In my first year as a religious educator I taught a wonderful 1st grade curriculum called “Around the Church Around the Year.” I wanted to apply all I had learned in seminary, so I tried to find the “null curriculum” that is what we teach by what is left out. I noticed that not once in the whole curriculum did we mention God, or the spirit, or really any theological or spiritual concepts at all. Theology was our Null curriculum, with which we were teaching our children “Church is a place where we never talk about God, or our spiritual lives.” This was quite a shock to me at the time, and now that I am a parent myself, I ask with even more urgency -- do we give our children a language to confront grief and despair and to feel they are not left alone with only their 2 hands to change this broken world? As Nancy Shaffer writes
“Night is the test: when grief lies uncovered,
and longing shows clear; when nothing we do
Can hasten earth’s turning or delay it”
It is easy for us to inhabit our religious plurality as a congregation by sticking to common ground. Our humanity is part of what binds us together. Our belief in reason, in the strength of our human capacities to grow and to heal ourselves and one another. But I think there is more we have in common that we do not often explore together. And I think some of these things that lay unspoken are the very ideas, stories, symbols that comfort us in despair, that help us express our most exalted joy, that help us save and savor life. I said to my theology class one day in seminary – “why don’t we talk more about our own experiences of the divine, of the transcendent?” and after a silent pause, a classmate answered “because they are private.”
Why don’t we talk about holy things in church? More than one member of our congregation has told the story of being told explicitly by their Sunday School teacher or other religious leader to “stop asking so many questions!” There wasn’t just a null curriculum suggesting that we don’t talk about our deepest religious questioning and yearning, but a full on explicit finger wagging from someone in authority. And this is not to cast aspersions on other faith traditions. I myself remember a time when I preached a sermon on Channing’s use of the word “soul” and had a long-time member of that church say to me “I don’t think you should use words like that in church. I don’t think it is very UU.” So in part we may be reluctant to ask our deepest questions, to talk about theological issues because some explicit, implicit or null curriculum taught us that we were right to be reticent.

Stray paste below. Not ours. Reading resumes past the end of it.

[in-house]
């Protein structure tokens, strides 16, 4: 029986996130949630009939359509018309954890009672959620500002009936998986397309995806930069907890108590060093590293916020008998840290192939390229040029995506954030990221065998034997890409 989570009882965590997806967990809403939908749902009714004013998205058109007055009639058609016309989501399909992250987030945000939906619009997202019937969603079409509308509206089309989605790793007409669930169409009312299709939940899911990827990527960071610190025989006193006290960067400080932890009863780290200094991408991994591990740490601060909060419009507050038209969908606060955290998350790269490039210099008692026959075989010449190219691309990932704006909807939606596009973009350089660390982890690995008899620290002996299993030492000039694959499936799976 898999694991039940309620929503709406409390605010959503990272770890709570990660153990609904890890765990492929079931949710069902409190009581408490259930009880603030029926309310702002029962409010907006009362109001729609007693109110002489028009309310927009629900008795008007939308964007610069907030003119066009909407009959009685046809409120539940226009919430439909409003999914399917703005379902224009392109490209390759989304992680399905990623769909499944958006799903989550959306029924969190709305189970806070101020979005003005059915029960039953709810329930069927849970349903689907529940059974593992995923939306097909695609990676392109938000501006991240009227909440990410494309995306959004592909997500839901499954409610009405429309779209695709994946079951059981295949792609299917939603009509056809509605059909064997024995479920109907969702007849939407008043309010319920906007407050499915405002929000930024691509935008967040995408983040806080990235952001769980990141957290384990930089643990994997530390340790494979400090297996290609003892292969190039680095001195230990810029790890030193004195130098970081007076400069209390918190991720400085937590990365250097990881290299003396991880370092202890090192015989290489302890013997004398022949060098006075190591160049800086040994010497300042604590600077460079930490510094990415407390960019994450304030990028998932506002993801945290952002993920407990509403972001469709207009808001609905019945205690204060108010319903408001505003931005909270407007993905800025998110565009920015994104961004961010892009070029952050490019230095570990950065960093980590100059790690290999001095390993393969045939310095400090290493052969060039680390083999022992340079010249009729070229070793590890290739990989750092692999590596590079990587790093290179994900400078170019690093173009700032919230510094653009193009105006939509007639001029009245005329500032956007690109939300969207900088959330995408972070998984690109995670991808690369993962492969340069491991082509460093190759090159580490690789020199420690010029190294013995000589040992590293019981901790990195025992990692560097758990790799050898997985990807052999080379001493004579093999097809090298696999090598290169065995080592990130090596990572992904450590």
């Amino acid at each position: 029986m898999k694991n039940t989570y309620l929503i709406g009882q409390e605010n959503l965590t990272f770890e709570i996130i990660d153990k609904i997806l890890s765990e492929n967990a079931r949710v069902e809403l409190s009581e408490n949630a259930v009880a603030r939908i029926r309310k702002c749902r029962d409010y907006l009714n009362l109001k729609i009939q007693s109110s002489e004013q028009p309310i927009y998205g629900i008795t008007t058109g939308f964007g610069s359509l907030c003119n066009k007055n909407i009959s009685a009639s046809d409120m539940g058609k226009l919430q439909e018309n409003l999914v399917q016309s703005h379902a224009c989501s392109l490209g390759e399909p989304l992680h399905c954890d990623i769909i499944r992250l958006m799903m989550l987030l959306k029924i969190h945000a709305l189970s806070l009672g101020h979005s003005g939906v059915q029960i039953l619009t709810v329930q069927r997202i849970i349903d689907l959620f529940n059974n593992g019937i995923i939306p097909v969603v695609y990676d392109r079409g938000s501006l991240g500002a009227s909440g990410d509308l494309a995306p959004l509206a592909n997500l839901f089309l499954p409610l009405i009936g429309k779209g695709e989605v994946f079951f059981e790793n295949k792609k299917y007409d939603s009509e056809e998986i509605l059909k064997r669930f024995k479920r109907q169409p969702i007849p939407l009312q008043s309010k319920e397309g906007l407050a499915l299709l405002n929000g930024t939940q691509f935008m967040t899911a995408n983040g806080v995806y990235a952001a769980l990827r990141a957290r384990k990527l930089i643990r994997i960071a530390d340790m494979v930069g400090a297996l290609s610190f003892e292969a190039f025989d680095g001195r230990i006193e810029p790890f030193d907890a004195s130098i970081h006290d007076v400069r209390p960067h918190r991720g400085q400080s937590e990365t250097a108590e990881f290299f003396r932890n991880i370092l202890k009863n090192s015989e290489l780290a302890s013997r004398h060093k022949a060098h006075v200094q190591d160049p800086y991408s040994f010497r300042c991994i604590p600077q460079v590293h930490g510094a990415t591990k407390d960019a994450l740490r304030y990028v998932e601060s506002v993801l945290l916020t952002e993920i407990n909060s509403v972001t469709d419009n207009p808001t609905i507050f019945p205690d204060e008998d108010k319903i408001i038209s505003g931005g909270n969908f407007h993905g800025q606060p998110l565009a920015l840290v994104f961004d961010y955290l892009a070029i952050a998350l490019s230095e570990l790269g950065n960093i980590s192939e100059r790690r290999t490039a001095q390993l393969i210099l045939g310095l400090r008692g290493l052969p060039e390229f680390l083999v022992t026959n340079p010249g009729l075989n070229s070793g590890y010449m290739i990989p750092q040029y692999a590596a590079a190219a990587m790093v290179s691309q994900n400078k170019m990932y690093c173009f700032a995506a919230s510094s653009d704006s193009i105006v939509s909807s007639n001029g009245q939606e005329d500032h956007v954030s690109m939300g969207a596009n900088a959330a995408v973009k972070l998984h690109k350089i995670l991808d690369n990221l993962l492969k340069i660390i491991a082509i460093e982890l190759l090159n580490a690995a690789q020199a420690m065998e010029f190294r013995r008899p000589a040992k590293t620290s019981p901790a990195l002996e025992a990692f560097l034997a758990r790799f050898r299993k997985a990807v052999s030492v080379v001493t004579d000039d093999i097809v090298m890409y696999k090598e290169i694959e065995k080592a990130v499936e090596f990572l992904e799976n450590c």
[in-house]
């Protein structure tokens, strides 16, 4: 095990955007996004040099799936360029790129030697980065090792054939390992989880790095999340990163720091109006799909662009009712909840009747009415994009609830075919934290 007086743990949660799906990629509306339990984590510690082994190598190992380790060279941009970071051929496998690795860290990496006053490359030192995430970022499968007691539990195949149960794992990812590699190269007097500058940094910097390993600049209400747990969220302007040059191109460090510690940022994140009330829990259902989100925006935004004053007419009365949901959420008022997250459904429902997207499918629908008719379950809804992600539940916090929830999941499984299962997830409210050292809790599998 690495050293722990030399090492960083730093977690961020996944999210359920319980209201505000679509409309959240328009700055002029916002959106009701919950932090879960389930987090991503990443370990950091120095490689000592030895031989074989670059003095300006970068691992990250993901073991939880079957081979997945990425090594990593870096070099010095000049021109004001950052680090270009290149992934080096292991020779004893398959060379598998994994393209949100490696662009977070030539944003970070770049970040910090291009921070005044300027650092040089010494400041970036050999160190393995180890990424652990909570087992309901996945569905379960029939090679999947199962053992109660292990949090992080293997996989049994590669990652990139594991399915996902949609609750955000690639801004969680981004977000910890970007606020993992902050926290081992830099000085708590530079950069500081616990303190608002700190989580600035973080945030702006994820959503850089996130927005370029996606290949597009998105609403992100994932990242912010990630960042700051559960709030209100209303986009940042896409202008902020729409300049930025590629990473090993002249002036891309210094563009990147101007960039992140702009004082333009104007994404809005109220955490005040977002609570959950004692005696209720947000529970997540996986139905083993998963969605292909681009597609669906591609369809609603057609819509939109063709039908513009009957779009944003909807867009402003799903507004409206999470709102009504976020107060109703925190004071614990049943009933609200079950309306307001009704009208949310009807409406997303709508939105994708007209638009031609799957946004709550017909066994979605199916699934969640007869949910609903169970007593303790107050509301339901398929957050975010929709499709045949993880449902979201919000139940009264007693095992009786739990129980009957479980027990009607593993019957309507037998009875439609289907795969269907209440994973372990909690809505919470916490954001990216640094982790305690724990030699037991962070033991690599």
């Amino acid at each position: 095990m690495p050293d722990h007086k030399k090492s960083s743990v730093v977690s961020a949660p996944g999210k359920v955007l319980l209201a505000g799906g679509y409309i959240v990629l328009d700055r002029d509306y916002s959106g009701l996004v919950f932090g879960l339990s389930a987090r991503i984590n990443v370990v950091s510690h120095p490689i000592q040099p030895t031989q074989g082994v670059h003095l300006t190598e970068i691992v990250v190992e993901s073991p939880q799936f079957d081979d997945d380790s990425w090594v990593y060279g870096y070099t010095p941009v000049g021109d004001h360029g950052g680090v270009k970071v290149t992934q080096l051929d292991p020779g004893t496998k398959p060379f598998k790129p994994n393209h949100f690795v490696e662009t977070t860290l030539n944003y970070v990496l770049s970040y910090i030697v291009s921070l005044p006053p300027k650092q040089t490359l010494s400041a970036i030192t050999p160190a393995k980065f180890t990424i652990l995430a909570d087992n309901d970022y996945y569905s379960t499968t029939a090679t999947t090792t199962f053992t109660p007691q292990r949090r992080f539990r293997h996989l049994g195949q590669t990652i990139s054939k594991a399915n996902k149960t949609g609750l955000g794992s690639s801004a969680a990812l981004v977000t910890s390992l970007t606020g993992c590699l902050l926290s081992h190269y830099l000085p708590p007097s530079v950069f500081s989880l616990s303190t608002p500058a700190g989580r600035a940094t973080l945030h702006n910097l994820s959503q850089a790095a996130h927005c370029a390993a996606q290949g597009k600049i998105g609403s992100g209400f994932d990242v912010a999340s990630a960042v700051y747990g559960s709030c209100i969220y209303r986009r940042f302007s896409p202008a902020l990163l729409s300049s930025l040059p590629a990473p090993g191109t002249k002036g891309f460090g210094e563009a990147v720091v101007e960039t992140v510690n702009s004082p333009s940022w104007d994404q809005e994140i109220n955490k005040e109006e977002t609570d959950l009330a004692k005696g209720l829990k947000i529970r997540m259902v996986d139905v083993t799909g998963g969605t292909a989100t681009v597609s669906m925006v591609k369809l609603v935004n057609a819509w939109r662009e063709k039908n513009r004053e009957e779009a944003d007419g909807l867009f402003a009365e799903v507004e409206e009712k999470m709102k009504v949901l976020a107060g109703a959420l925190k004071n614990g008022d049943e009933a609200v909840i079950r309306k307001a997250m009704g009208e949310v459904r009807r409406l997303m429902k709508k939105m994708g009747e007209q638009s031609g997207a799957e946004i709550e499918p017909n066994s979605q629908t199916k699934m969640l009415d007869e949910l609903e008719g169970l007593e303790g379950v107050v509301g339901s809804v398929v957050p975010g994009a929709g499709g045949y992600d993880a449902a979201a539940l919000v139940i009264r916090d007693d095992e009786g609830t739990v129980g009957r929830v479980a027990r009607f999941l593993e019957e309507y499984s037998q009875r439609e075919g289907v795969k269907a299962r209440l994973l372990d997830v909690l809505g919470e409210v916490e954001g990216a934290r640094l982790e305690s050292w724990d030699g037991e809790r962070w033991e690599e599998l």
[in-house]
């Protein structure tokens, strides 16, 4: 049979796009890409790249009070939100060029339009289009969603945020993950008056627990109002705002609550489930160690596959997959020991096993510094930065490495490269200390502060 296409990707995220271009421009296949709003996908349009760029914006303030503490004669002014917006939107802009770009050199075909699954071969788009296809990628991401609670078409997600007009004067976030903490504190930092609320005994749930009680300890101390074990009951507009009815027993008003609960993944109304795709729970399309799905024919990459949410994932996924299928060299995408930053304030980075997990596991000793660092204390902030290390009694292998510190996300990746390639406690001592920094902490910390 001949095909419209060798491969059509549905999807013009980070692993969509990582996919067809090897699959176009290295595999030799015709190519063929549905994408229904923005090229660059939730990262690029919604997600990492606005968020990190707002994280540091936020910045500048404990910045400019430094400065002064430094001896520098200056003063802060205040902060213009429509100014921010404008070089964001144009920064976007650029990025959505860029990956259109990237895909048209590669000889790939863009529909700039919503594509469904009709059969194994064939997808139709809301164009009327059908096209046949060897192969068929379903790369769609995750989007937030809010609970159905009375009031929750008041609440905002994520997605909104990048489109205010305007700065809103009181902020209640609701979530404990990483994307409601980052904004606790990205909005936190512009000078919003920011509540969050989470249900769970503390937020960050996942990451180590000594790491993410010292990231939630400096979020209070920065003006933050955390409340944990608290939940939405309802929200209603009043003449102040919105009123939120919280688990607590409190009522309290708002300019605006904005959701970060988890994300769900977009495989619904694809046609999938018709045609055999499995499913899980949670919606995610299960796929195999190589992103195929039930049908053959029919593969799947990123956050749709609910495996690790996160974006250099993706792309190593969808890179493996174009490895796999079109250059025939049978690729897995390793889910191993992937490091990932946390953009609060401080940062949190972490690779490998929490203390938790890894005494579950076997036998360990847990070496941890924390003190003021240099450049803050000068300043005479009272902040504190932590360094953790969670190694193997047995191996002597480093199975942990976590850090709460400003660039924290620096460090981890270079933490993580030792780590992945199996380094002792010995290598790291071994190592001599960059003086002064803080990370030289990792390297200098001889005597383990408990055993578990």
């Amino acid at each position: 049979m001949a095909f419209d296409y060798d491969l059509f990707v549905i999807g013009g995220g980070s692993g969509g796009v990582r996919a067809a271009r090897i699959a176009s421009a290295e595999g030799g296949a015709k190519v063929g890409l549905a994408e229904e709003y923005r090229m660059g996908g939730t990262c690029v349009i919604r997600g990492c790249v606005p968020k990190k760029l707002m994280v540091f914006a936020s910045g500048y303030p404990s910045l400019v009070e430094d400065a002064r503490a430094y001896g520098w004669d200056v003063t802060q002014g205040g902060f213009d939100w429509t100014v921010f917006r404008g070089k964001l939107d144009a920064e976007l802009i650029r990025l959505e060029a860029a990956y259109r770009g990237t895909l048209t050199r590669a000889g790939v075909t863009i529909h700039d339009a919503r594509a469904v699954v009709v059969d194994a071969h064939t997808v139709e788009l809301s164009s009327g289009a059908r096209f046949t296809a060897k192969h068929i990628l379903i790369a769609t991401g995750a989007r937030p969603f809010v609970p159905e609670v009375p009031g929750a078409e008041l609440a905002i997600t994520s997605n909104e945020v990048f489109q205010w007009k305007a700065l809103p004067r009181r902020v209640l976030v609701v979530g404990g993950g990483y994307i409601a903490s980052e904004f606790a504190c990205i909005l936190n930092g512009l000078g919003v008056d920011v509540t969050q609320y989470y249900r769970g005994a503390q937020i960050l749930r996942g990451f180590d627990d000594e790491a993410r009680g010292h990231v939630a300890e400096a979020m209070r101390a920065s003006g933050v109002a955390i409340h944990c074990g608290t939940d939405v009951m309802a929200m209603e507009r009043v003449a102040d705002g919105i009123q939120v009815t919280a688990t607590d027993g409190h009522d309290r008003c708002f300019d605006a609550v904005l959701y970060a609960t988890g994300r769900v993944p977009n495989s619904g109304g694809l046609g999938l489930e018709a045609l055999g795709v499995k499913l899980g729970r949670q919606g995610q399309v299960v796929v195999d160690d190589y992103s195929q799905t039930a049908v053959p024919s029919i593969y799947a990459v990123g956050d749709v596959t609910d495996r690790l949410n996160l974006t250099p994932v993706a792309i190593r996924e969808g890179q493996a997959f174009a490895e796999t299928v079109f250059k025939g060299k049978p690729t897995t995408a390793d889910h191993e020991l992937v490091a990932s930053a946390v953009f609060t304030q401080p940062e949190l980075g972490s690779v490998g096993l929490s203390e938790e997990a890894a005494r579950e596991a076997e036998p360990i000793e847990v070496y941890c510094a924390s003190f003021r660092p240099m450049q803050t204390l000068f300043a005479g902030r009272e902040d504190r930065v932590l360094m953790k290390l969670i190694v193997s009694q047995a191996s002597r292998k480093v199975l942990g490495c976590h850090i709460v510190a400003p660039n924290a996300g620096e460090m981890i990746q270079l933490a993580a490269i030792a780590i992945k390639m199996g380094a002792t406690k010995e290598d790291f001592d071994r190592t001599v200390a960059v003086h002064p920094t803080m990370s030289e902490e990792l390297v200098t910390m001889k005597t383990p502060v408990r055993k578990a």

And I want to say that I am so sorry for each child who was told to stop asking questions. I am so sorry for each adult who got the impression that their most deeply held beliefs were not a topic of polite conversation. I am so sorry for each of you who has heard words like “God” or “sin” used in a way that felt like a cudgel, a weapon against you or against any person in this world.
My seminary was full of long-time UUs who knew this pain. My classmates asked again and again “Can we use words like “god” and “prayer” in a congregation where we KNOW that beloved members sitting in the pews still have bruised places, muscles that clench in defense against such language? Can we talk about Jesus when we know that folks who heard his story about separating the sheep from the goats felt like they must be the goats? And the answer always was the same; the job of the beloved community is not only to be a sanctuary for people’s tender places, but also to challenge. We must be a loving, compassionate community that listens so deeply that we can sit with and love one another, especially through those difficult places into deeper healing and understanding.
I’m sure some of you are thinking- “why bother?” Why even bother to reclaim or reconstruct all this old fashioned religious language so piled with baggage that each use carries with it thousands of years of misunderstanding and hurt? Because for thousands of years when people just like you and I have tried to express something larger than their own daily worries and troubles and tedium; we as a human species have created this language to try to communicate to ourselves and to one another.
There was a wonderful study done by a cognitive psychologist at Harvard called Elizabeth Spelke about language and the brain showing that having language actually allows certain functions of the brain, actually allows certain kinds of concepts, like space and color to be connected, allows us to have thoughts like “left of the blue wall.”
And in fact adults who have their
language capacity temporarily disabled loose their ability to think certain
Now I’m going to make a huge leap